New friend and fellow Canadian!
Morning in Kumamoto. All the kids wear school uniforms here, ‘Sailor Moon’ style for the girls. I love them.
Kumamoto city is known as the ‘big city’ in the area. It is the place that got hit the hardest this past April by a big earthquake (7.0 magnitude mainshock), which affected many places in the region, including Amakusa, but Kumamoto city was the most devastated. There is definitely still noticeable damage around. Kumamoto Castle, for example, which we went to see, got very damaged. And it will apparently take about 20 years to rebuild, since they will be using traditional Japanese methods.
A group of local High School students brought the whole gang to Kumamoto castle. They practiced their English with us. It was so cute.
With a population of only about 730,000, Kumamoto city is still a rather small city by Japanese standards, but it was big enough for me. I’ve recently realized that I am more of a small town gal and I’m totally cool with living in the middle of nowhere. But still, it was fun to check out the city and spend a few days there. It was a beautiful and well laid out with shopping, restaurants and art all around. I kept seeing other foreigners walking around and basically had to hold myself back from approaching them to say ‘HEY!- WHERE ARE YOU FROM? I SPEAK ENGLISH, TOO!’ I have yet to see another foreigner I didn’t already know in Amakusa and I doubt I will anytime soon.
We had some free time during lunch and at night to explore, which was a real treat. Although I ended up eating at the ‘Combini’ three times while I was there. It’s hard to turn down convenient and delicious Combini meals. Combini is the Japanese term meaning convenience store. They are absolutely everywhere here. Even in my little town in Amakusa, there are two that I can walk to in less than five minutes. And unlike Canadian convenience stores, they represent pure convenience in every sense of the word.
Out in search of curry on our lunch break
You can buy basically anything at a Combini. What I buy most often though is their delicious and affordable food. They have all the yummy Japanese junk food one could want as well as healthy food, like sushi and bentos, fresh salads and onigiri. And they’ll heat it up right there for you and give you whatever utensils you need. But that’s not all, you can also pay your bills at the Combini, have packages delivered there, send faxes, take money out, buy alcohol, comics books, dress shirts., cosmetics, kitchen utensils, EVERYTHING. They’re kind of incredible. Not to mention the sheer bliss of walking into the powerful Combini air conditioning after enduring the merciless humidity of your five minute walk to get there…that, too, is quite nice.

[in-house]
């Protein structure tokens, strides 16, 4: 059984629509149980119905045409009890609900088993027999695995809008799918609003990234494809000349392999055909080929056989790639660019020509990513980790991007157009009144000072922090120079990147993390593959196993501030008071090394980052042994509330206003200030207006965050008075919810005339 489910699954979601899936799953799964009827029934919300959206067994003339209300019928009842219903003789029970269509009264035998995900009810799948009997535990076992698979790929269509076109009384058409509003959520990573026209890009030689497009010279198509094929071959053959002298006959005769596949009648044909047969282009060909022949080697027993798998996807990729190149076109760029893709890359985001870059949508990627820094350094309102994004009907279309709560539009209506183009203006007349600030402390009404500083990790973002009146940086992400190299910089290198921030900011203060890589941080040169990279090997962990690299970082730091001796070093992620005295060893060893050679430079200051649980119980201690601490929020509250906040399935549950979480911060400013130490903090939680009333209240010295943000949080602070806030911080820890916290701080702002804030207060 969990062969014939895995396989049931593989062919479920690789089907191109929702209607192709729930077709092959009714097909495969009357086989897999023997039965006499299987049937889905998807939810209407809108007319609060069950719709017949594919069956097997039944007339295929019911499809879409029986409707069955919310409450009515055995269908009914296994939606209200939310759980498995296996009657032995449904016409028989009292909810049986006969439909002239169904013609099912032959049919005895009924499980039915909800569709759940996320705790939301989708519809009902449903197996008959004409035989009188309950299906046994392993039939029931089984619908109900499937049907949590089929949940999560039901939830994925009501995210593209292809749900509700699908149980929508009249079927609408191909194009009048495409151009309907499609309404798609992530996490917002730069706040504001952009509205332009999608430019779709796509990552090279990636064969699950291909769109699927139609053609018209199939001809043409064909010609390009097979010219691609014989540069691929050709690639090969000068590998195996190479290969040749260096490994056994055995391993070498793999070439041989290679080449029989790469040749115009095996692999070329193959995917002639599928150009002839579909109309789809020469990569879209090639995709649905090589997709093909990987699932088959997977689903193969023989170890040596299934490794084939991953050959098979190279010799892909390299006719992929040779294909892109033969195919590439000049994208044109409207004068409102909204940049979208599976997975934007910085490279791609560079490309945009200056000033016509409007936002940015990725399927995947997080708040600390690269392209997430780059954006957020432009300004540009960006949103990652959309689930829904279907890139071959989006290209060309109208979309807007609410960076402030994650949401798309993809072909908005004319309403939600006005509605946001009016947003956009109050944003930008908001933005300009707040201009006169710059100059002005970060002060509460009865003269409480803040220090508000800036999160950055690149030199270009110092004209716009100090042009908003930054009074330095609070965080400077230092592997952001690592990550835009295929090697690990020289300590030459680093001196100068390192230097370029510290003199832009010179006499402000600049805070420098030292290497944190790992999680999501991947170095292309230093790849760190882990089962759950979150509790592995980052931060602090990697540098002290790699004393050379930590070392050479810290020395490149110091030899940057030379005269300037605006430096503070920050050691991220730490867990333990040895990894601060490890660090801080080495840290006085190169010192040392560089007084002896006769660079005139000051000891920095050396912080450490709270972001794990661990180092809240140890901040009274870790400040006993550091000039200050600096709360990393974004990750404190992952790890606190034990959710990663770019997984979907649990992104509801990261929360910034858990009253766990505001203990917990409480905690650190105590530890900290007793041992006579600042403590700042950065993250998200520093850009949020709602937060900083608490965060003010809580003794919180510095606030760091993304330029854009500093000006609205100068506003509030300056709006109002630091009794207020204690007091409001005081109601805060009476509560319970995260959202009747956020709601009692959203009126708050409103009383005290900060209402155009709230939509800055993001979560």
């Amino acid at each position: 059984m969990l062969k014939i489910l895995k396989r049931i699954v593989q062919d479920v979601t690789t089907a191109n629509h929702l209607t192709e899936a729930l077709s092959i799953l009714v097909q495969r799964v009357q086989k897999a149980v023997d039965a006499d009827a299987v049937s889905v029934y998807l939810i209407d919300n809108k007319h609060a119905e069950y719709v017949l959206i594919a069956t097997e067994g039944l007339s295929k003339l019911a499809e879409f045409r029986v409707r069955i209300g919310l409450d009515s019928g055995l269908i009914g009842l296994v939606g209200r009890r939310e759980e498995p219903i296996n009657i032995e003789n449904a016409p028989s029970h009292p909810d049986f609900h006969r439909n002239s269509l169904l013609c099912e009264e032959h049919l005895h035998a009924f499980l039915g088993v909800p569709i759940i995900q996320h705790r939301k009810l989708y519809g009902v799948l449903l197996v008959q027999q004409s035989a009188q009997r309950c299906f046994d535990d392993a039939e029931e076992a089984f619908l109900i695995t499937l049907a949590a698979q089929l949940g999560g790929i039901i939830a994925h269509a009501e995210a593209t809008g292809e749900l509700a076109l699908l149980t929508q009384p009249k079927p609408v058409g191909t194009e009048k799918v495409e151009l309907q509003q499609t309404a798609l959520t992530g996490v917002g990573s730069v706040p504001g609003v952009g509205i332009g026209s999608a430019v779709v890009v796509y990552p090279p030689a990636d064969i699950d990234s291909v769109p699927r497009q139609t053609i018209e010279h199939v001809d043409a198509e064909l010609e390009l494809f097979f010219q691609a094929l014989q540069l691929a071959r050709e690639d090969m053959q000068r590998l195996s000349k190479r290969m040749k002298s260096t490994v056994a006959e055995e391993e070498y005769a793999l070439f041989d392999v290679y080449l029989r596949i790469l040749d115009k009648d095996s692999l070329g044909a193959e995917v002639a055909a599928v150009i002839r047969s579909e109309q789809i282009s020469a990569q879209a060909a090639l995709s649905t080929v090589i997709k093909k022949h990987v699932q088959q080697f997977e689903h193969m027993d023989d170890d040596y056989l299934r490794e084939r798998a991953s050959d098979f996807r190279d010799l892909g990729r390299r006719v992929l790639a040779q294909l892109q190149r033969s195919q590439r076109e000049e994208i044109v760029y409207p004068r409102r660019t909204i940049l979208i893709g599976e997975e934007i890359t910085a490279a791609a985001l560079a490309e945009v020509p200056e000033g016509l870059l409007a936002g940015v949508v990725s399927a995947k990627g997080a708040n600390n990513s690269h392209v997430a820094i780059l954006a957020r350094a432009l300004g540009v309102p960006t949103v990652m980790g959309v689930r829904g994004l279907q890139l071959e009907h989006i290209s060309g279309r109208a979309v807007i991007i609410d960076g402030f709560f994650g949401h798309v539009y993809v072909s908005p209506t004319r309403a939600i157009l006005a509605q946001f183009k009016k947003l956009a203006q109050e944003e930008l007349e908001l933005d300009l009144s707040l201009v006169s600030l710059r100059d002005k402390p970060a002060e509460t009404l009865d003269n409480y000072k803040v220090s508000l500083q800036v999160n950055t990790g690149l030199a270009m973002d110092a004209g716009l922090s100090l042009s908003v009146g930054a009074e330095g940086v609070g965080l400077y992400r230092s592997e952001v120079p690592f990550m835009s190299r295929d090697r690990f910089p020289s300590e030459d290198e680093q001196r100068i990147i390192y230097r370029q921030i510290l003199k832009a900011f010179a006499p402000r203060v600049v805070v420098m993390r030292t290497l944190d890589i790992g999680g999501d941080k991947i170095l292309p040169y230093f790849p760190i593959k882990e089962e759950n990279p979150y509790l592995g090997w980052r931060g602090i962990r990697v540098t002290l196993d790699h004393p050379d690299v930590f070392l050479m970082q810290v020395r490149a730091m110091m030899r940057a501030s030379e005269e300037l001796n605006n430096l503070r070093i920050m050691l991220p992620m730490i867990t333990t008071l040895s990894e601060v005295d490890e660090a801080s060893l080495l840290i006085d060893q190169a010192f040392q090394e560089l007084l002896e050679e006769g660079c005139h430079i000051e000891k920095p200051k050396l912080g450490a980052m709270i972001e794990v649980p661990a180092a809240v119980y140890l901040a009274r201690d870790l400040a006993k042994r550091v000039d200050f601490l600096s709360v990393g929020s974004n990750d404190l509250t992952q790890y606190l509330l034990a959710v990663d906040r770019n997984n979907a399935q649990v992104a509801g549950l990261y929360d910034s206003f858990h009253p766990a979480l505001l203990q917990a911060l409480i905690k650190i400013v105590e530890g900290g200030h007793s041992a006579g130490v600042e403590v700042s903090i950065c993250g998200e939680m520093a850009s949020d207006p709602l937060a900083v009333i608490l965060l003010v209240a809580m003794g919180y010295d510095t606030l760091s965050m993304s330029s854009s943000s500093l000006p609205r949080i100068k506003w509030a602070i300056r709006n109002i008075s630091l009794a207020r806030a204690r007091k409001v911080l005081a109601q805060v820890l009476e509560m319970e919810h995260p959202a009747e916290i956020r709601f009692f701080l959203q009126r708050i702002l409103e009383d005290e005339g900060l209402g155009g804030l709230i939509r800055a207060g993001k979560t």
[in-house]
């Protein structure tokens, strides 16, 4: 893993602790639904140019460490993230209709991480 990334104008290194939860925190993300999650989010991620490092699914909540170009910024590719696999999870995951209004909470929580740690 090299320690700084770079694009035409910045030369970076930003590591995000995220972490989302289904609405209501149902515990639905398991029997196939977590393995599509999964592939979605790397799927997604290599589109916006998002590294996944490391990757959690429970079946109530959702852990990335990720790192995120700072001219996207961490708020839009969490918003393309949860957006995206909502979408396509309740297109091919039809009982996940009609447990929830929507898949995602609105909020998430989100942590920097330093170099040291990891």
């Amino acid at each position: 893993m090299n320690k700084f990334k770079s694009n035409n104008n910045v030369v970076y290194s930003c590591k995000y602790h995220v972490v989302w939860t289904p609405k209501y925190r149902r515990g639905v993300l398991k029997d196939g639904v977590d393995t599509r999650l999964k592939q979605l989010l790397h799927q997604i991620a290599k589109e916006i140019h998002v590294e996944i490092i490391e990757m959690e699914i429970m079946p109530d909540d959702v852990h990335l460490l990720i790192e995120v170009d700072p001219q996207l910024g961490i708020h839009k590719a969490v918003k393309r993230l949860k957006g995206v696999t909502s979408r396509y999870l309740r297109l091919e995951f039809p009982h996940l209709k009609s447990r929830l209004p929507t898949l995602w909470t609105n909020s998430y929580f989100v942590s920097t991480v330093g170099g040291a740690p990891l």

So Combini’s are great when you’re on the go and can’t cook, but don’t want to spend too much money at a restaurant. I have utilized their food services many times since I’ve been living here. But the funny thing is, most of them don’t have a place to sit and eat your food. I suppose it’s because you’re expected to bring it home or back to work and eat it there.
The other day I went for a long walk over dinnertime and stopped at a Combini for some food I bought the food, got it all heated up and left the store in search of a park bench or somewhere to sit and eat, but to no avail. Japan is not set up to encourage eating on the go. There were no benches or picnic tables in sight. You won’t find garbage cans on the streets, either. I literally could not find anywhere to eat. And I wasn’t about to eat it while walking, people don’t do this in Japan. (Even with ice cream cones and vending machine drinks, you’re expected to stand and drink your drink/eat your ice cream right where you bought it and then dispose of it in the receptacle provided).